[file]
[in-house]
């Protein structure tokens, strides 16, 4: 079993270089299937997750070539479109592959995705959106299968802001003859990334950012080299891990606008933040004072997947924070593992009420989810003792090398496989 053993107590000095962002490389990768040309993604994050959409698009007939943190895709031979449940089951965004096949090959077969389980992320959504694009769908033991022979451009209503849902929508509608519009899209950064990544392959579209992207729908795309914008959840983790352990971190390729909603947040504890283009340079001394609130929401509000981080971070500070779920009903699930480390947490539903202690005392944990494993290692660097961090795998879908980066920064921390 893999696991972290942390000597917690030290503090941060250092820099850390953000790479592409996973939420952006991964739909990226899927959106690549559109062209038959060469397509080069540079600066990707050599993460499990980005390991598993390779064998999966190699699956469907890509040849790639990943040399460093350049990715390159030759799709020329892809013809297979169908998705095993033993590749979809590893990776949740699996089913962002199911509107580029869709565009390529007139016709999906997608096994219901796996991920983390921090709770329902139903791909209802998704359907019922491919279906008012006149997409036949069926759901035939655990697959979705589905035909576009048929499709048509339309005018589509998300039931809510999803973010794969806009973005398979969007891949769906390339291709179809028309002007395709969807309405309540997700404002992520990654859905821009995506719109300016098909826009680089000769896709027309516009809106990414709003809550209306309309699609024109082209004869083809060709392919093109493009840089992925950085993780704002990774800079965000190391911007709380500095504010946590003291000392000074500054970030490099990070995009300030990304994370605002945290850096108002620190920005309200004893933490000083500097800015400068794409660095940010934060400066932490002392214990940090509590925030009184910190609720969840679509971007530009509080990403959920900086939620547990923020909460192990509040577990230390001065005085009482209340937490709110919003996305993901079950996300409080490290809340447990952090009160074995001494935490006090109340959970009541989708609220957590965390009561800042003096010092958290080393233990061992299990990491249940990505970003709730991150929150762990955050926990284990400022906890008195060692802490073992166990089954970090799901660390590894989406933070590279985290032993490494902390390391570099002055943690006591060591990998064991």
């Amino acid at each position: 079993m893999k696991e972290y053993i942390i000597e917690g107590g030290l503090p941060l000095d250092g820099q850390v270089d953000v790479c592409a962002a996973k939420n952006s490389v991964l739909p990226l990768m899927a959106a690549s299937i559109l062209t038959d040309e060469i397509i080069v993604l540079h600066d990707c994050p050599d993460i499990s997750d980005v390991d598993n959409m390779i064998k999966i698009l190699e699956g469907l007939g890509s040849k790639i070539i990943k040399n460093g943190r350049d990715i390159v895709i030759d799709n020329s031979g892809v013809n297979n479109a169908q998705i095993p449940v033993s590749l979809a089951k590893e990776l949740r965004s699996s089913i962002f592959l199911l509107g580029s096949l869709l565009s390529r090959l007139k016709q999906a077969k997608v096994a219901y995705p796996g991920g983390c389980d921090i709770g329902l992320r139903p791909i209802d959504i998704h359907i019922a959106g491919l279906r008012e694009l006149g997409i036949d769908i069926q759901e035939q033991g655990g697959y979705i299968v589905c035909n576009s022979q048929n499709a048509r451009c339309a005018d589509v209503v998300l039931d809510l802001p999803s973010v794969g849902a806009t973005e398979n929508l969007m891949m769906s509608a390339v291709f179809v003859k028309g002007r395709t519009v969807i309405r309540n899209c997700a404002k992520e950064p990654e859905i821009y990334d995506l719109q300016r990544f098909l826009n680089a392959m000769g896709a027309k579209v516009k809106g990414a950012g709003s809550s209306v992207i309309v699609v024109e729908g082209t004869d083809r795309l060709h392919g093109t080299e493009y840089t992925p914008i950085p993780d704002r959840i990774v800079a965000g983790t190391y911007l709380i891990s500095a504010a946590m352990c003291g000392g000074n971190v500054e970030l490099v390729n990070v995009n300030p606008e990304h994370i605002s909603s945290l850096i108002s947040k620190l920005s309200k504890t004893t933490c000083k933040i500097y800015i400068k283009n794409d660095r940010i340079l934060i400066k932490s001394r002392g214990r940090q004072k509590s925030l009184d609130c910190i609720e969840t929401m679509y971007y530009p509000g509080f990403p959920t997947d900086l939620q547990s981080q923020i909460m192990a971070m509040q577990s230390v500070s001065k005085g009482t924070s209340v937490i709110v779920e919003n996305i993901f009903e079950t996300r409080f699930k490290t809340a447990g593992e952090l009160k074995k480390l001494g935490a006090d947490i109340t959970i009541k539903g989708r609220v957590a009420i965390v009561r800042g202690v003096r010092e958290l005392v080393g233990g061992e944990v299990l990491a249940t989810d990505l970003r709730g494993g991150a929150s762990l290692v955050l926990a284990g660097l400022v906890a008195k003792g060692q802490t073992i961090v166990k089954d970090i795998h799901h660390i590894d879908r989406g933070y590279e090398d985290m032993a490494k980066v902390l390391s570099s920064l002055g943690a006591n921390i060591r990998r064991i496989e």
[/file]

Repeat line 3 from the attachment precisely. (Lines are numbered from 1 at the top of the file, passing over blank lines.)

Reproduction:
């Amino acid at each position: 079993m893999k696991e972290y053993i942390i000597e917690g107590g030290l503090p941060l000095d250092g820099q850390v270089d953000v790479c592409a962002a996973k939420n952006s490389v991964l739909p990226l990768m899927a959106a690549s299937i559109l062209t038959d040309e060469i397509i080069v993604l540079h600066d990707c994050p050599d993460i499990s997750d980005v390991d598993n959409m390779i064998k999966i698009l190699e699956g469907l007939g890509s040849k790639i070539i990943k040399n460093g943190r350049d990715i390159v895709i030759d799709n020329s031979g892809v013809n297979n479109a169908q998705i095993p449940v033993s590749l979809a089951k590893e990776l949740r965004s699996s089913i962002f592959l199911l509107g580029s096949l869709l565009s390529r090959l007139k016709q999906a077969k997608v096994a219901y995705p796996g991920g983390c389980d921090i709770g329902l992320r139903p791909i209802d959504i998704h359907i019922a959106g491919l279906r008012e694009l006149g997409i036949d769908i069926q759901e035939q033991g655990g697959y979705i299968v589905c035909n576009s022979q048929n499709a048509r451009c339309a005018d589509v209503v998300l039931d809510l802001p999803s973010v794969g849902a806009t973005e398979n929508l969007m891949m769906s509608a390339v291709f179809v003859k028309g002007r395709t519009v969807i309405r309540n899209c997700a404002k992520e950064p990654e859905i821009y990334d995506l719109q300016r990544f098909l826009n680089a392959m000769g896709a027309k579209v516009k809106g990414a950012g709003s809550s209306v992207i309309v699609v024109e729908g082209t004869d083809r795309l060709h392919g093109t080299e493009y840089t992925p914008i950085p993780d704002r959840i990774v800079a965000g983790t190391y911007l709380i891990s500095a504010a946590m352990c003291g000392g000074n971190v500054e970030l490099v390729n990070v995009n300030p606008e990304h994370i605002s909603s945290l850096i108002s947040k620190l920005s309200k504890t004893t933490c000083k933040i500097y800015i400068k283009n794409d660095r940010i340079l934060i400066k932490s001394r002392g214990r940090q004072k509590s925030l009184d609130c910190i609720e969840t929401m679509y971007y530009p509000g509080f990403p959920t997947d900086l939620q547990s981080q923020i909460m192990a971070m509040q577990s230390v500070s001065k005085g009482t924070s209340v937490i709110v779920e919003n996305i993901f009903e079950t996300r409080f699930k490290t809340a447990g593992e952090l009160k074995k480390l001494g935490a006090d947490i109340t959970i009541k539903g989708r609220v957590a009420i965390v009561r800042g202690v003096r010092e958290l005392v080393g233990g061992e944990v299990l990491a249940t989810d990505l970003r709730g494993g991150a929150s762990l290692v955050l926990a284990g660097l400022v906890a008195k003792g060692q802490t073992i961090v166990k089954d970090i795998h799901h660390i590894d879908r989406g933070y590279e090398d985290m032993a490494k980066v902390l390391s570099s920064l002055g943690a006591n921390i060591r990998r064991i496989e």